ČERĀḠ-E HEDĀYAT (“lamp of guidance”), a monolingual Persian dictionary by the Indo-Muslim poet and scholar Serāj-al-Din ʿAli Khan Ārzu. Its title was taken from a verse by Neẓāmi (ed. Dabirsiāqi, p. 2), and also alludes to the author’s reputed ancestor, Naṣir-al-Din Čerāḡ-e Dehli. Completed at Delhi under the patronage of the Mughal ruler Moḥammad Shah in 1147/1734-35, the Čerāḡ was conceived as the second volume (daftar) of Ārzu’s larger and better known dictionary, the Serāj-al-loḡa (“lamp of language”); as the Serāj lists the non-Arabic words used by the Classical Persian poets (motaqaddemin), so the Čerāḡ lists the vocabulary of the later Persian poets (motaʾaḵḵerin) of Timurid, Safavid, and Mughal times. By these, as is evident from his citations, Ārzu means mainly his immediate predecessors and contemporaries among Indo-Persian poets, most frequently Moḥsen Taʾṯir, Waḥid, Ašraf, and Ṭoḡrā; though earlier poets of Persia and Central Asia, such as Saʿdi, Ḥāfeẓ, Ṣāʾeb, Kamāl-e Ḵojandi, and Navāʾi, are also quoted. Besides citations from 184 named poets, support is sought from 120 anonymous verses and 37 dictionaries, histories, taḏkeras and other documents (Bahriddin, pp. 26-29).

Ārzu intended the work explicitly for users of Indo-Persian, rather than Persian speakers of Persia or Central Asia (ed. Dabirsiāqi, p. 2). The dictionary contains some 2,075 words and phrases which, according to Ārzu, are not to be found (or not fully defined as to their figurative meanings) in the major dictionaries of his day, notably the Farhang-e Jahāngiri, Majmaʿ al-Fors and Borhān-e qāṭeʿ. Though most of the vocabulary is Persian, words of Arabic and Indic origin are included. Entries are arranged in alphabetical order by initial, in thirty chapters (bāb) comprising all the Perso-Arabic letters of the alphabet except že, and ordered internally by the second, but not subsequent, letters; short vowels are recorded longhand.

The Čerāḡ is notable for its high proportion of metaphorical phrasal idioms, given with variants and often explained and traced to their origins at some length. An example is dandān/ danda ba-fārsi goḏāštan/ nehādan (lit., ‘set one’s teeth on Persian’; usually in negative contexts) ‘to consent, concur, understand’: this is traced to the (Mughal) practice of sending out to the provinces tax-collectors who spoke only Turkish and no Persian, so that they would entertain no arguments from the taxpayers.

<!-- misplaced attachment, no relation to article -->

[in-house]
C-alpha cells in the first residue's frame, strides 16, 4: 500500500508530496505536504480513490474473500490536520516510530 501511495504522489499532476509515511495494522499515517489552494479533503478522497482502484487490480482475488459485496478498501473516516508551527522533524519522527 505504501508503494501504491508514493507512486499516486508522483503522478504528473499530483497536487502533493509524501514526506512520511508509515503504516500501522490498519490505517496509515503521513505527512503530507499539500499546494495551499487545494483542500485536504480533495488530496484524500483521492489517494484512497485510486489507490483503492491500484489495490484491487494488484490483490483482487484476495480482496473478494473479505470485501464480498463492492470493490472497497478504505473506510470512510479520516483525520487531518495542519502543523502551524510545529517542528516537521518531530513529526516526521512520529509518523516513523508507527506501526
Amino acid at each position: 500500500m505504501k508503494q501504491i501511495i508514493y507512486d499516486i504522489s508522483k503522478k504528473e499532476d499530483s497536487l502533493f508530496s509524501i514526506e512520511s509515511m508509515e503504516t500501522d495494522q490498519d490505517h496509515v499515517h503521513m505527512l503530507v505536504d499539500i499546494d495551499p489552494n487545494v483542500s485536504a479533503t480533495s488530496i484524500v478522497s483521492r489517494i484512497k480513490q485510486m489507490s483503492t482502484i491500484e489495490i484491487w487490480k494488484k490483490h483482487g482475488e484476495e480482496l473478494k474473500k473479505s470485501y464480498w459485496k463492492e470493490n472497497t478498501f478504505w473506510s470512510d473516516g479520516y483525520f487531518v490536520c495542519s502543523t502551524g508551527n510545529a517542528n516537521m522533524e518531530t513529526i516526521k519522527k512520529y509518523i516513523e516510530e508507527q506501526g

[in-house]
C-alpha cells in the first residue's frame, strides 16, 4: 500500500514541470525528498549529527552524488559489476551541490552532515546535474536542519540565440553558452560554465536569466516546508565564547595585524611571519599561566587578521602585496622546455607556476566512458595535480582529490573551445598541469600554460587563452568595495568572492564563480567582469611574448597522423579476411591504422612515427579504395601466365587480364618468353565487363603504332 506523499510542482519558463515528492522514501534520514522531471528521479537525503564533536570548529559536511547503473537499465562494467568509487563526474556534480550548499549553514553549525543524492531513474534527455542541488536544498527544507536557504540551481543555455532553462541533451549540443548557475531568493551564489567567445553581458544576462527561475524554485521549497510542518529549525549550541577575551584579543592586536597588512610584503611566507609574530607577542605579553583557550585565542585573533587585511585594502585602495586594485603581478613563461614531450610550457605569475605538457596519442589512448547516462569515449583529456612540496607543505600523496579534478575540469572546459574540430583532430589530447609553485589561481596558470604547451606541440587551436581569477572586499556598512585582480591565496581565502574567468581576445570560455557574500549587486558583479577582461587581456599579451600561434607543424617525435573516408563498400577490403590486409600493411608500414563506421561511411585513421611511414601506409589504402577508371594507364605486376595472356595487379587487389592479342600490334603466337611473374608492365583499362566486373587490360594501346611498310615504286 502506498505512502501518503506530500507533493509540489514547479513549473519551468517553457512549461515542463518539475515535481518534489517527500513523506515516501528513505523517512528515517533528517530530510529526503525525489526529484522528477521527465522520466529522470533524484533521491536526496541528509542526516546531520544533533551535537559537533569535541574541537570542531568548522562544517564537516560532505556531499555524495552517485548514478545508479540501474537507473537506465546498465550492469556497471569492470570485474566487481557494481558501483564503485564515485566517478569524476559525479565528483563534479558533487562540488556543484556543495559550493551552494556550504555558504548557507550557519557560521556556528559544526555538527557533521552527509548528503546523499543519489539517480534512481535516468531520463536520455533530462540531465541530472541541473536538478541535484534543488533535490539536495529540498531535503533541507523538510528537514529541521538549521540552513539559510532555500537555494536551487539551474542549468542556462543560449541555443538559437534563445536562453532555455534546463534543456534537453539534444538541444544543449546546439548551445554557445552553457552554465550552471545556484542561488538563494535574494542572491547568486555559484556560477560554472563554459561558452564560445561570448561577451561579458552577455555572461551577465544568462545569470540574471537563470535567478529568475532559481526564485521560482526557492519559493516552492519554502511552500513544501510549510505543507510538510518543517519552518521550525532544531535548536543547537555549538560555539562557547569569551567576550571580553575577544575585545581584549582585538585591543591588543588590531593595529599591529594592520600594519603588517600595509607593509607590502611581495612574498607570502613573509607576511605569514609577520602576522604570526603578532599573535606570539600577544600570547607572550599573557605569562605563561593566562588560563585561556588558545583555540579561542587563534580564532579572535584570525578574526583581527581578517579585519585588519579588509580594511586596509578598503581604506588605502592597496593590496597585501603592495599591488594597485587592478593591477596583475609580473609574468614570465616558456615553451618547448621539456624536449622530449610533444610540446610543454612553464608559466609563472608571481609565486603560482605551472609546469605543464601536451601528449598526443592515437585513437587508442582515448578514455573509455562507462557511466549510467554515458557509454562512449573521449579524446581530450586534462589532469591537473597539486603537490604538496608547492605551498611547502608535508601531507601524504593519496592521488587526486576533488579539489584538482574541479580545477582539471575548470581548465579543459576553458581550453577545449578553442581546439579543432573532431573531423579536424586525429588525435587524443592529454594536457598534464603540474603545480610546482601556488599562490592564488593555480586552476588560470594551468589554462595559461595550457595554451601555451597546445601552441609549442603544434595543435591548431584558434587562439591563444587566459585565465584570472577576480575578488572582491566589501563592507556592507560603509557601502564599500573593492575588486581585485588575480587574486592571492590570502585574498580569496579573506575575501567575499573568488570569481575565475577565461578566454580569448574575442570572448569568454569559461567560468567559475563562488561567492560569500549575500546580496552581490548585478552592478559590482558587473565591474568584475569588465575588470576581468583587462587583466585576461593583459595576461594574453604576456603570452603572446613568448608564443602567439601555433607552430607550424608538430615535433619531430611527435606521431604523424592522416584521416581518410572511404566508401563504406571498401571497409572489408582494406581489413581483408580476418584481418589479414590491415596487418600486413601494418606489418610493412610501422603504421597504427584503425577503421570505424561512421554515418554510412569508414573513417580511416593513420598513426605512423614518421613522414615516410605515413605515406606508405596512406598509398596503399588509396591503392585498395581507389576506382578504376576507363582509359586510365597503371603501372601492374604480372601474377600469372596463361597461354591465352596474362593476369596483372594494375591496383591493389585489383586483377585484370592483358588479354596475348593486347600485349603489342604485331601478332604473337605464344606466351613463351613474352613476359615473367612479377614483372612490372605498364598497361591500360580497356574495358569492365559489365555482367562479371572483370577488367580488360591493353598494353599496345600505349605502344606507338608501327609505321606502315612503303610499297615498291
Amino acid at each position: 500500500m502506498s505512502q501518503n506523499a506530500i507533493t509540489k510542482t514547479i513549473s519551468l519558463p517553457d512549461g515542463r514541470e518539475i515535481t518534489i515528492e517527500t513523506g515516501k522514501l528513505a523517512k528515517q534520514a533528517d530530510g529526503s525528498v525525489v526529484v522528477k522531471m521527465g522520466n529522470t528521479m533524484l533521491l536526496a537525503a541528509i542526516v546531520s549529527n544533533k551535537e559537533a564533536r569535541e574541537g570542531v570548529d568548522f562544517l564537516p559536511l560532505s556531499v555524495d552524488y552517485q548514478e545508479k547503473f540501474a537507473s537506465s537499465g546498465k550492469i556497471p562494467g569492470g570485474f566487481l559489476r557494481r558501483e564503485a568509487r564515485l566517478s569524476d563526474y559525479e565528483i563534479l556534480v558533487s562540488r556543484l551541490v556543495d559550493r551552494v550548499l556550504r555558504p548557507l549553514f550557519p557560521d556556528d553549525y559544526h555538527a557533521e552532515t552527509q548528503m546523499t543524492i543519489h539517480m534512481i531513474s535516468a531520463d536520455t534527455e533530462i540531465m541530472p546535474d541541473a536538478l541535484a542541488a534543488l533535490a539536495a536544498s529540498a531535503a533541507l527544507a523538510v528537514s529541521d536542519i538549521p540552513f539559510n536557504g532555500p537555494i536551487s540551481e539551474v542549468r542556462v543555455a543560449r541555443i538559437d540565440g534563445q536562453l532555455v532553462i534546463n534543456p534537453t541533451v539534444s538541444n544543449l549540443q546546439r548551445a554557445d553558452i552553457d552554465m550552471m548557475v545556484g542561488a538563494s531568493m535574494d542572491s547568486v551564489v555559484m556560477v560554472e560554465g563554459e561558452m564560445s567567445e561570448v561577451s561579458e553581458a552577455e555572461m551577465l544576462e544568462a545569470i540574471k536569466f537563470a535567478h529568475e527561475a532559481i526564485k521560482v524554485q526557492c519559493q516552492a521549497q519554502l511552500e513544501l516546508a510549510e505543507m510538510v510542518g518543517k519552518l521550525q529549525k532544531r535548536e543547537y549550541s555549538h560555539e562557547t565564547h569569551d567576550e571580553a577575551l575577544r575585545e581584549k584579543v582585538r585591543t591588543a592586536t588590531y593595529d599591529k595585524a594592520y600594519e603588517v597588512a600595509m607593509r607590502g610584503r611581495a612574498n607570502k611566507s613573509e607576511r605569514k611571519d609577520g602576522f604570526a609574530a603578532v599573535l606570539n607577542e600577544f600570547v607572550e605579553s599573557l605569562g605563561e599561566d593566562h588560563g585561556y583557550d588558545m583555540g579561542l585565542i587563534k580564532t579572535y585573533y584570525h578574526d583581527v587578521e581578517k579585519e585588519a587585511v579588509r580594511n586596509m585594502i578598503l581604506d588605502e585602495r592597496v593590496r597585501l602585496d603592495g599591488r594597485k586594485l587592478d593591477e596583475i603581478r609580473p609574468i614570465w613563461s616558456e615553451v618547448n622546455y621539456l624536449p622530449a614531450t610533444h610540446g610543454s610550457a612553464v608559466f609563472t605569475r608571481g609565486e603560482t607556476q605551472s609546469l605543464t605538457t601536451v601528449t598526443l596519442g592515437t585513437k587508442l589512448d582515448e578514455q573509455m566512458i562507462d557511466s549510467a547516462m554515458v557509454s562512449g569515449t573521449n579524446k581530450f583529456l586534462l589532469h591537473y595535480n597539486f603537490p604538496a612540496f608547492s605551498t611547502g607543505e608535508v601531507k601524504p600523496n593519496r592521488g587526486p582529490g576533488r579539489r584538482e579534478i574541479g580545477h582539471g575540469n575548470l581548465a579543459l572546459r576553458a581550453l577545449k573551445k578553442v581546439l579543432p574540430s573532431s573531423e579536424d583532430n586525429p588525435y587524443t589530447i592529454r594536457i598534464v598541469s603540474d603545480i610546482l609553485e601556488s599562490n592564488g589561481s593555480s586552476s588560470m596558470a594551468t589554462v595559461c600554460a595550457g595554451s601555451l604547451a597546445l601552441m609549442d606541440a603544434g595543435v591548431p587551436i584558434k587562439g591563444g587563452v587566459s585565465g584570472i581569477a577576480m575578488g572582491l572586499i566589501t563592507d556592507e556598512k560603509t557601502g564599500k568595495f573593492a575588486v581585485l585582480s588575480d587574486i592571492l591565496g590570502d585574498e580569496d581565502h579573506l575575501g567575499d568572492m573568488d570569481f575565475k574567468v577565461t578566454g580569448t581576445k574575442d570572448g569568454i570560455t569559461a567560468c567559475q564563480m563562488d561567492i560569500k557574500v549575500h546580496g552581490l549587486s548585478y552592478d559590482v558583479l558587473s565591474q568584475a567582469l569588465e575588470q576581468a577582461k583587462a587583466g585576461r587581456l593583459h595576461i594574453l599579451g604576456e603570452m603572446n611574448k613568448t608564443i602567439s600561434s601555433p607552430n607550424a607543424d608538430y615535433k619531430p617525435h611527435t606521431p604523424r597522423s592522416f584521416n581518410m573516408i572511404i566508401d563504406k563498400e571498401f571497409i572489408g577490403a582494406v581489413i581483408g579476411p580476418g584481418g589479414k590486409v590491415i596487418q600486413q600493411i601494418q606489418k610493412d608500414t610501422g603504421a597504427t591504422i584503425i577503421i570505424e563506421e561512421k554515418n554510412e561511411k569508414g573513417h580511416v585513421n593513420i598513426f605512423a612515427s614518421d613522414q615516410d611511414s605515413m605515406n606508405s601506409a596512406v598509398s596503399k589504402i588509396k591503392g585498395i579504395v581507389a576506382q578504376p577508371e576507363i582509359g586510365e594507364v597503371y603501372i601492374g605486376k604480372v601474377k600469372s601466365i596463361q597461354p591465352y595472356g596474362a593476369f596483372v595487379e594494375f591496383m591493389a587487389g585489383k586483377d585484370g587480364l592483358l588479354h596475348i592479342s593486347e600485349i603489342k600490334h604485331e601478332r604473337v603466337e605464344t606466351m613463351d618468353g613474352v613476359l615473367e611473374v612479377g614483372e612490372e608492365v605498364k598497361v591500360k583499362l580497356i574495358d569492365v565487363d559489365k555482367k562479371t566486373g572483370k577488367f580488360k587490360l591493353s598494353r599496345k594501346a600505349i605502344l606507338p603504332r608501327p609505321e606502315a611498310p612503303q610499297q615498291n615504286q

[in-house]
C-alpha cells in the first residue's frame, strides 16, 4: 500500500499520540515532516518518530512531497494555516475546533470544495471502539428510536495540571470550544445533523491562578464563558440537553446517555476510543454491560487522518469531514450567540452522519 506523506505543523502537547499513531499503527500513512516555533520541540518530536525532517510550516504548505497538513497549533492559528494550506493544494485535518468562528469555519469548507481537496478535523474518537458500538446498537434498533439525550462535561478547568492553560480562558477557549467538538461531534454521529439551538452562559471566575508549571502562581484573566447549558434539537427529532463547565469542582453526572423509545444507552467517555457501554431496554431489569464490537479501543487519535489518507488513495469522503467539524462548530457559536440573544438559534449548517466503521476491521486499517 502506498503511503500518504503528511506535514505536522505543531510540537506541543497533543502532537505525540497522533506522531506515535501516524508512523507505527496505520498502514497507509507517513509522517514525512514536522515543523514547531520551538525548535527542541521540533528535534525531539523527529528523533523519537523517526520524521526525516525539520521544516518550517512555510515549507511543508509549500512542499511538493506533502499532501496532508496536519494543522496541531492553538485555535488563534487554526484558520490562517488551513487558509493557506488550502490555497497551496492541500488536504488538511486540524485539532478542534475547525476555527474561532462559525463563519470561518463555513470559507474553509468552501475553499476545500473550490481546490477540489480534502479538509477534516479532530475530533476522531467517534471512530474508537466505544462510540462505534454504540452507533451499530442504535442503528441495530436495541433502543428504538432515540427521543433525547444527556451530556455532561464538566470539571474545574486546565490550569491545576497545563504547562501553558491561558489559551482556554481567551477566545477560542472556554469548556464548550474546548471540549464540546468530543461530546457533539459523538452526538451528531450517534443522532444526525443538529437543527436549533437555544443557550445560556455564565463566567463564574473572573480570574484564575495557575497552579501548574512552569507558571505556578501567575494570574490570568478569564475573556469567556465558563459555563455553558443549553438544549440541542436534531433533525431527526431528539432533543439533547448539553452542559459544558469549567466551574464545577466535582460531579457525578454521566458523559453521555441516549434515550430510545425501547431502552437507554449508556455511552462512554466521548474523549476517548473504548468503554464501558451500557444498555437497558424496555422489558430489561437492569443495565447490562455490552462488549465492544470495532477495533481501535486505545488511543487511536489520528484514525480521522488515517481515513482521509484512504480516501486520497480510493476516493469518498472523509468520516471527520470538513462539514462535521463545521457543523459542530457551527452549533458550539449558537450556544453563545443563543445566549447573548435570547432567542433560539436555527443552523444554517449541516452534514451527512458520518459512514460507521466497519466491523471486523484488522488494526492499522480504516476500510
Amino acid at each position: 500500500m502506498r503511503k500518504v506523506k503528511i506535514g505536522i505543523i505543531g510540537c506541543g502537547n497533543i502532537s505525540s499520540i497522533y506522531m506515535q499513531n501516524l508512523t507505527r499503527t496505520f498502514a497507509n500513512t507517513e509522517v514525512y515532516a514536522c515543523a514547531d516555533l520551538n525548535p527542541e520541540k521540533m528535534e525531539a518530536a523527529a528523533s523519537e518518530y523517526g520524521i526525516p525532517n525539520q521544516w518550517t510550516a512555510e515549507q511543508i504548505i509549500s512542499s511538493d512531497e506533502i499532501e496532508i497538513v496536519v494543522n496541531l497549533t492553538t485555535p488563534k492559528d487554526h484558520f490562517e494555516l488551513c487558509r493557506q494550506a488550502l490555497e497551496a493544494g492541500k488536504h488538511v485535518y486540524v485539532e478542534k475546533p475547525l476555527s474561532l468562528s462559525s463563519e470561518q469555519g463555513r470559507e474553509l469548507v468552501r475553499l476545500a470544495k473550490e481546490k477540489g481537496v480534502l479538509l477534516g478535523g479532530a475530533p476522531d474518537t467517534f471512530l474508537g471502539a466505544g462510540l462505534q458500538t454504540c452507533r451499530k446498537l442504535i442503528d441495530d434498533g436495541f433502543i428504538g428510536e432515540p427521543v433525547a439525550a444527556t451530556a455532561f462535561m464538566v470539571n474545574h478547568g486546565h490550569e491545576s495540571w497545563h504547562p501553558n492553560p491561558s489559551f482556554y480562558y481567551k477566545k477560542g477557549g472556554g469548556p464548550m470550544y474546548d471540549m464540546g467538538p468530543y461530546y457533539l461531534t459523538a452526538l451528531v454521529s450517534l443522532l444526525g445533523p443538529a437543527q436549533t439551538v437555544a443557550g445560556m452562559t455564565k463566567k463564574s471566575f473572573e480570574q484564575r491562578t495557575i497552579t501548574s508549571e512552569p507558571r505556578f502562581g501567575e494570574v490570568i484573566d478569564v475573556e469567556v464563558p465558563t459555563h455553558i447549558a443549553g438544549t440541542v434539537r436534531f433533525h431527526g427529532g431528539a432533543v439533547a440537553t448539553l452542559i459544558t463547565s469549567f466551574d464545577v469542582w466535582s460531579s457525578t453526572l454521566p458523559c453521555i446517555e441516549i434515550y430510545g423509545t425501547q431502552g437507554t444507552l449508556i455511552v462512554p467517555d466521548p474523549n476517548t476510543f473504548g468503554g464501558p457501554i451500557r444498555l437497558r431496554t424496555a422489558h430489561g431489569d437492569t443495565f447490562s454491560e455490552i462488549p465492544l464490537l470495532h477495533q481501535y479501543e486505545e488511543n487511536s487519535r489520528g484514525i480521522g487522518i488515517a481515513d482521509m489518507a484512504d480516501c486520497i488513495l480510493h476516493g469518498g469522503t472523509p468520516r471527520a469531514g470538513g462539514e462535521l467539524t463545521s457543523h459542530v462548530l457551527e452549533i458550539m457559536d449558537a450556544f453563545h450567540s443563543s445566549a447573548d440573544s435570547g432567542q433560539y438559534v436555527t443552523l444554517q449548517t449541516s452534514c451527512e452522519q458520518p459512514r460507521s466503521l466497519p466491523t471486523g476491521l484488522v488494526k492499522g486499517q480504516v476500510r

Mss. of the Čerāḡ are found in many libraries of India and Europe. Numerous lithographs of the Čerāḡ were published in India (at Lakhnaw, Bombay, and Kānpūr; mostly on the margin of other dictionaries, the Ḡiāṯ al-lōḡāt and the Montaḵab al-loḡāt), from as early as about 1850, and reproduced up until 1970 (see Storey, III/1, p. 39; Naqawi, pp. 116-17; Bahriddin, pp. 14-15). Typeset editions have been printed at Tehran (ed. M. Dabirsiāqi, 1338 Š./ 1959) and Dushanbe (ed. Amon Nurov, 1992; in Cyrillic characters).


Bibliography (for cited works not given in detail, see “Short References”):

S. Baevskiĭ, Opisanie persidskikh rukopiseĭ Instituta nardov Azii (Description of the Persian manuscripts at the Institute of Asian Peoples), fasc. 4, Moscow, 1962, pp. 48-49.

Darveš Bahriddin, "Čaroḡi hidoyat"-i Orzu va zaboni tojikii forsī, Dushanbe, 1992.

H. Blochmann, “Contributions to Persian Lexicography,” J(R)ASB 37, 1868, pp. 25, 27.

M. Dabirsiāqi, Farhanghā-ye fārsi, Tehran, 1368 Š./ 1989, pp. 162-164.

Š. Naqawi, Farhang-nevisi-ye fārsi dar Hend wa Pākestān, Tehran, 1341 Š./ 1962, pp. 114-17.


July 2002

(J. R. Perry)

Originally Published: July 20, 2002

Last Updated: July 20, 2002